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Don’t hold your breath 

 

China is the world’s primary elemental sulphur importer by a significant margin. In 2016, the country took 11.96Mt of elemental sulphur – significantly more than the 6.09Mt taken by the US or the 5.04Mt taken by Morocco, the next two most significant importers. China accounts for about 35% of global sulphur trade.

 

In 2017, Chinese elemental sulphur imports are expected to disappoint on volumes and prices.

 

Elemental sulphur import volumes are expected to come down from 11.96Mt in 2016 to 9.44Mt in 2017 representing a reduction of 25% year-on-year. This decline will be driven by the following factors:

 

  • Local elemental sulphur production increases, with new capacity coming on-stream at Chuandongbei and Fuling
  • Total sulphur demand (all forms of sulphur) comes down, pulled down by weakness in the key phosphoric acid sector
  • Local smelter acid by-product production increases

 

Overall, we expect total sulphur demand in China to fall by 1.08Mt y/y in 2017 and total elemental sulphur production to rise by 1.17Mt/y in 2017 – these will be the two main drivers of the falling import requirement. (That said, a general trend of decreasing pyrites burning in China will offer some limited support to 2017 elemental sulphur imports. Also, note that our estimate for 2017 import demand assumes no change in sulphur stocks.)

 

At the same time, the Chinese solid import benchmark price is expected to remain weak. The cfr China (solid, spot) price averaged $169/t in Q1 2015. Prices came down as global sulphur markets moved into a state of oversupply in mid-2015: the benchmark stood at $124/t in Q4 2015 and had fallen to $82/t in 2016 (annual average). The benchmark is expected to remain weak over 2017, rising to $85/t as a result of sulphur supply challenges early in the year (the delayed commissioning of Barzan in the Middle East; Russian export curtailments due to technical problems at Astrakhan; and stockpiling in Central Asia) and the sentiment effects of the December 2016 OPEC deal. However, three factors will work to arrest meaningful price rises in 2017: weak Chinese import demand; the establishment of the YUC-Kailin-Wengfu sulphur-buying consortium; and significant oversupply in global elemental sulphur markets.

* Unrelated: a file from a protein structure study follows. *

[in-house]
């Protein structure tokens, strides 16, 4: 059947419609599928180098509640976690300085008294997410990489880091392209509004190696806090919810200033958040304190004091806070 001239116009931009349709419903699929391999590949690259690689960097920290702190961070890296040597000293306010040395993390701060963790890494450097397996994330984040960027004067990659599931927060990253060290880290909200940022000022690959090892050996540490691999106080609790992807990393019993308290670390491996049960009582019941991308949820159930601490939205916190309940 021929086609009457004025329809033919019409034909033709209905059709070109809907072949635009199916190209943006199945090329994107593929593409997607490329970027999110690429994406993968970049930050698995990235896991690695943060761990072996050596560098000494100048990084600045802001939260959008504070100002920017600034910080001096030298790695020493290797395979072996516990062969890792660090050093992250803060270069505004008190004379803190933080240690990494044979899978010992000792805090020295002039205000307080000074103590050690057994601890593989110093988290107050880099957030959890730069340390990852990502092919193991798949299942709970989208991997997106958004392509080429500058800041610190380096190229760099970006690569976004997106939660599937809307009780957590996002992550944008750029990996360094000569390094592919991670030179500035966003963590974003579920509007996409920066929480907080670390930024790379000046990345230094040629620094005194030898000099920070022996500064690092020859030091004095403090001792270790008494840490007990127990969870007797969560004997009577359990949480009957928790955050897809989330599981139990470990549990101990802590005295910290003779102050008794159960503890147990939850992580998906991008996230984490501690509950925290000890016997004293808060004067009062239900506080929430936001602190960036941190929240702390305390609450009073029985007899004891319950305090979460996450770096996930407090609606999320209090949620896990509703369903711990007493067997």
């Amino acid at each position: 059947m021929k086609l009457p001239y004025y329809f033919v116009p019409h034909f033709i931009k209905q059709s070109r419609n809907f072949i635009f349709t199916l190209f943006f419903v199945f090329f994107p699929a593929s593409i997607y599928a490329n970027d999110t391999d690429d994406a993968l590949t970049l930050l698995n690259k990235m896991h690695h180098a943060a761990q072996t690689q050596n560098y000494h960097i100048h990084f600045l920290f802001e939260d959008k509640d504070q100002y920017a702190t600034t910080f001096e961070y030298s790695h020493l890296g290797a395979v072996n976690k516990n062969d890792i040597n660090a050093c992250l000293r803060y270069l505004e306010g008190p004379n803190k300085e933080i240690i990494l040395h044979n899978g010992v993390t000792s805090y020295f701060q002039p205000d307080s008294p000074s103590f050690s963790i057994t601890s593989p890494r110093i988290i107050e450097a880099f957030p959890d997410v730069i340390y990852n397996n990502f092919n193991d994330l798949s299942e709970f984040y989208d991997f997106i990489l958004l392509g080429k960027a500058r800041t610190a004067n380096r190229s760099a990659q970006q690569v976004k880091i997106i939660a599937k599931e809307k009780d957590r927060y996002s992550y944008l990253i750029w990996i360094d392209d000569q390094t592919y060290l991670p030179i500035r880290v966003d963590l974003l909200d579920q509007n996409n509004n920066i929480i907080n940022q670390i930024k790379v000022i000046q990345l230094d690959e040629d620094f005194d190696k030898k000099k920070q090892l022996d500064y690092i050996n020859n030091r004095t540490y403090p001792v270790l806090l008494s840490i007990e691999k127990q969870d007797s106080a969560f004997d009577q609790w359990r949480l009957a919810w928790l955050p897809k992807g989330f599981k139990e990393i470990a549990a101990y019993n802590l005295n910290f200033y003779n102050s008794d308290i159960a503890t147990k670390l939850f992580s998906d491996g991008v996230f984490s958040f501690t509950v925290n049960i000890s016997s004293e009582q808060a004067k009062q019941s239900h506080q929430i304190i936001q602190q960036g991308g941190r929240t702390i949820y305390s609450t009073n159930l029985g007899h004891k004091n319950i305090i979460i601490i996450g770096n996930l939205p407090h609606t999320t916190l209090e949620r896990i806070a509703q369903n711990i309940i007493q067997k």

While the headline Chinese benchmark has come down, along with port-specific benchmarks on the east coast, not all Chinese import price benchmarks have fallen since 2015. In particular, the delivered northwest China benchmark remains stable at 2015 levels – even in early 2017.

 

Read more by downloading the full white paper below.

Download white paper

This white paper takes an in-depth look at the reasons why 2017 is set to be a year of change for the Chinese elemental sulphur imports.
Chinese 2017 sulphur imports | Agribusiness Intelligence

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